Despite rumors of friction between Morocco and its Gulf allies, Saudi Arabia and the UAE continue to reiterate their support for Morocco’s Autonomy Plan as a viable solution for the Western Sahara conflict.
Rabat – A list of 23 states have expressed support for Morocco’s territorial integrity and the Autonomy Plan submitted by the North African country to the UN in 2007 as a possible political solution to end the Western Sahara conflict.
Permanent Ambassador and representative of Morocco to the UN in Geneva Omar Zinber said on Tuesday, September 10, that a group of 23 countries believe that the autonomy initiative “has been recognized by the Security Council as a serious and credible basis for definitely resolving the regional conflict.”
The countries expressed their support for Morocco’s cause at the 42nd session of the Human Rights Council in Geneva.
The countries believe that solving the conflict “will contribute to the realization of the legitimate aspirations of the African and Arab peoples in terms of integration and development, an objective to which Morocco is strongly committed.”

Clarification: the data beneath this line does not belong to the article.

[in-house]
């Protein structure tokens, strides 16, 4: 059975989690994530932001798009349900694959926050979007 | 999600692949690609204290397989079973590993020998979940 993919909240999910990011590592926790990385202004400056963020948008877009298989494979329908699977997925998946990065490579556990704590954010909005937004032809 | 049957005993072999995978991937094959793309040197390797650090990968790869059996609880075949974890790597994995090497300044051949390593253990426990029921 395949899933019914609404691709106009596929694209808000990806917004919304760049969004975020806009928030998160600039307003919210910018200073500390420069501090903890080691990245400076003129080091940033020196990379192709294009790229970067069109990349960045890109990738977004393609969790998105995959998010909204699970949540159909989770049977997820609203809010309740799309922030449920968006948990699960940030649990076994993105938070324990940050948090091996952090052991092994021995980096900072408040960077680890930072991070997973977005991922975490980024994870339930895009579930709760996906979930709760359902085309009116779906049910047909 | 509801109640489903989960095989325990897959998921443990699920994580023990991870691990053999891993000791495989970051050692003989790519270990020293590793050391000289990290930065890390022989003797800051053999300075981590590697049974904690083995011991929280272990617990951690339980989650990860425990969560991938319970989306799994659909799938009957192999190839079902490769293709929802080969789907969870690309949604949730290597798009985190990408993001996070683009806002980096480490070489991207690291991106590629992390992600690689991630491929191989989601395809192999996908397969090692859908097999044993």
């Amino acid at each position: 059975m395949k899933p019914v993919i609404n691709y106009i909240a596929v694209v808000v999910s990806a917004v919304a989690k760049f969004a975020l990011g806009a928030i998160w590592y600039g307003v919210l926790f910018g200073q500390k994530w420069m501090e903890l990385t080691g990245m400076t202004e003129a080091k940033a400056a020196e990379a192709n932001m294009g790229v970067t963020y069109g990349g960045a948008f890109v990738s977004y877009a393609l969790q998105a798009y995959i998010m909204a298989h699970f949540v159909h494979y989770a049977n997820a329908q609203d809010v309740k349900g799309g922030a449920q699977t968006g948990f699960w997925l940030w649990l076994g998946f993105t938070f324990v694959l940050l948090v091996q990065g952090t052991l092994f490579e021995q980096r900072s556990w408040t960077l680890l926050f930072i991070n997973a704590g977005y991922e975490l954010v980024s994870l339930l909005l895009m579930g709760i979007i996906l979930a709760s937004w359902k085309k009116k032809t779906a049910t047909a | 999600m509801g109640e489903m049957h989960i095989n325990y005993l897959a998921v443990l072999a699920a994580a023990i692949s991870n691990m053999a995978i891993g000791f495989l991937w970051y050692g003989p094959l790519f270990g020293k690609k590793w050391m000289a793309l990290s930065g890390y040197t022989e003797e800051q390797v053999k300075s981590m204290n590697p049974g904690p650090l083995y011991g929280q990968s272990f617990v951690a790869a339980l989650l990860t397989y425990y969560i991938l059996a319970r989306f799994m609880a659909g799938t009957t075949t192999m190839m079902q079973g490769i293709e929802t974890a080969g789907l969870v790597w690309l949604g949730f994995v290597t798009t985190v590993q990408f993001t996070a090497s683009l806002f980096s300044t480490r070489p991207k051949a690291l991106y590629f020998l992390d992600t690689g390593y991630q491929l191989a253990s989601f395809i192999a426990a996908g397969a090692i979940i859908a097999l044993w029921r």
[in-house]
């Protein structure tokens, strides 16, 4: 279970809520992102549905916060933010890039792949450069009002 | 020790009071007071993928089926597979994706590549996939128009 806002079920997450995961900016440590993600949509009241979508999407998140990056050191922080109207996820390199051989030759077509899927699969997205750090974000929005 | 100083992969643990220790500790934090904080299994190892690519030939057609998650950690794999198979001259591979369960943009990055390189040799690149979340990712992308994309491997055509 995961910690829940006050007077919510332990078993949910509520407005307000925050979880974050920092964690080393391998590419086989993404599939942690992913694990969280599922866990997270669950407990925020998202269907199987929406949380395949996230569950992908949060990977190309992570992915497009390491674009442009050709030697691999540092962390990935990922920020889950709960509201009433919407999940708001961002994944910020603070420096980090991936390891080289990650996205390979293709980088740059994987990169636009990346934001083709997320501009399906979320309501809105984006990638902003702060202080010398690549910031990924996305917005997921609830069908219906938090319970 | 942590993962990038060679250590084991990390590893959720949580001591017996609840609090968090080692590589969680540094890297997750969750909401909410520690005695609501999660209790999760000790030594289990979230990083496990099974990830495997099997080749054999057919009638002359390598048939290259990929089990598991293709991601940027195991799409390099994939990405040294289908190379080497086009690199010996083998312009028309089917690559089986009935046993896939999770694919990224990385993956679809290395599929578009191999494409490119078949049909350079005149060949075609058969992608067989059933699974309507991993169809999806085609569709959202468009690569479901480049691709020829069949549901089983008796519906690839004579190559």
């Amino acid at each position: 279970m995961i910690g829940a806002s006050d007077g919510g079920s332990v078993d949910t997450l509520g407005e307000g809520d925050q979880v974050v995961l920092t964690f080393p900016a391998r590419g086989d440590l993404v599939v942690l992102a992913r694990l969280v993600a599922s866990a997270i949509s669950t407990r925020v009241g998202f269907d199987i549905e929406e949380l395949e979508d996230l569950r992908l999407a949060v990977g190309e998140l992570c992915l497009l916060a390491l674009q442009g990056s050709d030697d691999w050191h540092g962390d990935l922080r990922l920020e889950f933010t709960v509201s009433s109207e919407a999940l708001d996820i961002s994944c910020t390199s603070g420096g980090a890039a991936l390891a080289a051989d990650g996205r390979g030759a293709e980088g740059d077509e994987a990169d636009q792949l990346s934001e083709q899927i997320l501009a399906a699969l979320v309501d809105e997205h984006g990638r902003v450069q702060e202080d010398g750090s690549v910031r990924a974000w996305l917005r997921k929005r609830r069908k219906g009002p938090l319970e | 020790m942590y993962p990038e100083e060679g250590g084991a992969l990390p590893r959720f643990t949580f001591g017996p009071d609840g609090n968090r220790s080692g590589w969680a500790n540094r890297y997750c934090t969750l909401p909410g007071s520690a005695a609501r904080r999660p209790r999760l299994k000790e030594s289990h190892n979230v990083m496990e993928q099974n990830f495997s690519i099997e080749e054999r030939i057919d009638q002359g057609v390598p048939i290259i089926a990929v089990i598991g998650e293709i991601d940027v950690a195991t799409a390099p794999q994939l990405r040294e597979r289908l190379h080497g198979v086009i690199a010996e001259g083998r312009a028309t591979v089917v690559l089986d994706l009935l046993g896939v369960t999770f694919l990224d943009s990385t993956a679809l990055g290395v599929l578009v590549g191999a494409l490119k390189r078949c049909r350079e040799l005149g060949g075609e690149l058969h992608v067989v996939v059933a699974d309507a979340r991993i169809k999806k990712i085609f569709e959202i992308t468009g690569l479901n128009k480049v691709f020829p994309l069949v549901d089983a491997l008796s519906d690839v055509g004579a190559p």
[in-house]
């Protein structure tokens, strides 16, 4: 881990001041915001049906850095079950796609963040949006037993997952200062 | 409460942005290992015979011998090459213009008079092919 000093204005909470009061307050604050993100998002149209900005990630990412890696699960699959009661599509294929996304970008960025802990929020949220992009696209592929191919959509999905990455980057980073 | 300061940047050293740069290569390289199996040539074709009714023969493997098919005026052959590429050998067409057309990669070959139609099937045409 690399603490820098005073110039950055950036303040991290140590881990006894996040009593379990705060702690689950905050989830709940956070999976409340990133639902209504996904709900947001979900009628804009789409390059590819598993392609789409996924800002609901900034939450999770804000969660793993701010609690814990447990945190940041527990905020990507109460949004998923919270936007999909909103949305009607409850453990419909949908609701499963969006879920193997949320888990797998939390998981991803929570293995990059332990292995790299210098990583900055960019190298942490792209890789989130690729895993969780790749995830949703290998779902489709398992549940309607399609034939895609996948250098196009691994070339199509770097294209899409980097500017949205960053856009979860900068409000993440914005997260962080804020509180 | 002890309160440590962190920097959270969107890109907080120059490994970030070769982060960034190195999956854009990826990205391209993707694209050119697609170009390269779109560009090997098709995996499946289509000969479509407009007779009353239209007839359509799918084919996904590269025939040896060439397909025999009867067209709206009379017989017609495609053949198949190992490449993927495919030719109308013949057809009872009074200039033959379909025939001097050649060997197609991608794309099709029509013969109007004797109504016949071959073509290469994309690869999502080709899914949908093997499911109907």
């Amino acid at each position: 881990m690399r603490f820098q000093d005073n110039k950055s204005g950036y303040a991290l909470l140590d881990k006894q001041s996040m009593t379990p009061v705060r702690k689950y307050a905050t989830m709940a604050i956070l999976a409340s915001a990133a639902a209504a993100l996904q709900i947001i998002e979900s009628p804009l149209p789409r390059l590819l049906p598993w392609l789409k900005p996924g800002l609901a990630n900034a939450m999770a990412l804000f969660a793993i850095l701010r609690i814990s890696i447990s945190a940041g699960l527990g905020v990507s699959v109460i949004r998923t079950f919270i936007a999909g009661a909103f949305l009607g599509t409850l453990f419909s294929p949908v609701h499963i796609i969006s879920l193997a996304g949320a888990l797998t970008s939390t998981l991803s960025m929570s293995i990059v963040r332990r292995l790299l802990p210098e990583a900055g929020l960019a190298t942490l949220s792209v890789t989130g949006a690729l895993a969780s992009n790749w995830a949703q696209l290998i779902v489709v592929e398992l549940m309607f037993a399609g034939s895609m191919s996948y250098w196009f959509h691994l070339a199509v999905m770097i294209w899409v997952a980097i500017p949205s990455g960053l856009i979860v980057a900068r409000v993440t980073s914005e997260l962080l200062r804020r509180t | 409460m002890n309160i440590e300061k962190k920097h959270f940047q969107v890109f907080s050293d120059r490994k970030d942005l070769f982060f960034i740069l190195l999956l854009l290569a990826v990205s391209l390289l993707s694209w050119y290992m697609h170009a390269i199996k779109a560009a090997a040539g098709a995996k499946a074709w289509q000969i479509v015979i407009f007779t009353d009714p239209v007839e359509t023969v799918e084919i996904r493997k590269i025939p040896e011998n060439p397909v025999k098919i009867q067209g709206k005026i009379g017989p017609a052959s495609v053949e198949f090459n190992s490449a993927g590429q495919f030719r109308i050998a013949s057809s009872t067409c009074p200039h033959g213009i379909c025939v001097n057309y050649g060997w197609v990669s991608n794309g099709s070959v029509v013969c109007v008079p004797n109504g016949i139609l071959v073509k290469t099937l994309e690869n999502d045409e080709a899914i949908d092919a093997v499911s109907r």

Zniber, according to Maghreb Arab Press (MAP), said that the countries signed a declaration, in which they emphasize that Morocco has engaged in a constructive, and profound interaction with the UN human rights system, including the Office of the High Commissioner for Human Rights (OHCHR).
The group of countries also indicated that 12 special missions visited the Moroccan provinces of Laayoune and Dakha in Western Sahara. The missions had free and unrestricted access to all places in the region.
“It is also in this context that Morocco has hosted a technical mission of the OHCHR, at the invitation of the Government of the Kingdom of Morocco, aimed at strengthening the capacity of action of international institutions,” said the Group.
Saudi Arabia and the UAE were among the countries to express their support for Morocco’s autonomy initiatives, despite rumors of tension between Morocco and the two Gulf countries. The reports of friction between Morocco and its Gulf allies escalated after Saudi Television outlet Al-Arabiya aired a documentary that challenged Morocco’s sovereignty over Western Sahara.
Morocco’s government denied any conflict with its allies, emphasizing that it has strong and historical ties with both countries.
Morocco’s Minister of Foreign Affairs Nasser Bourita said in March that from “the point of view of Morocco, relations with Gulf countries,” especially Saudi Arabia and the UAE, “have always been deep historical relations.”
In addition to the UAE and Saudi Arabia, Qatar, Bahrain, Kuwait, Oman, Jordan also reiterated their support for the Autonomy Plan.
The list of Morocco’s supporters also includes: Comoros, the Democratic Republic of Congo, Gabon, Burkina Faso, Burundi, Djibouti, Senegal, Central African Republic, Guinea, Côte d’Ivoire, Sao Tome and Principe, Paraguay, Guatemala, Saint Lucia, and El Salvador.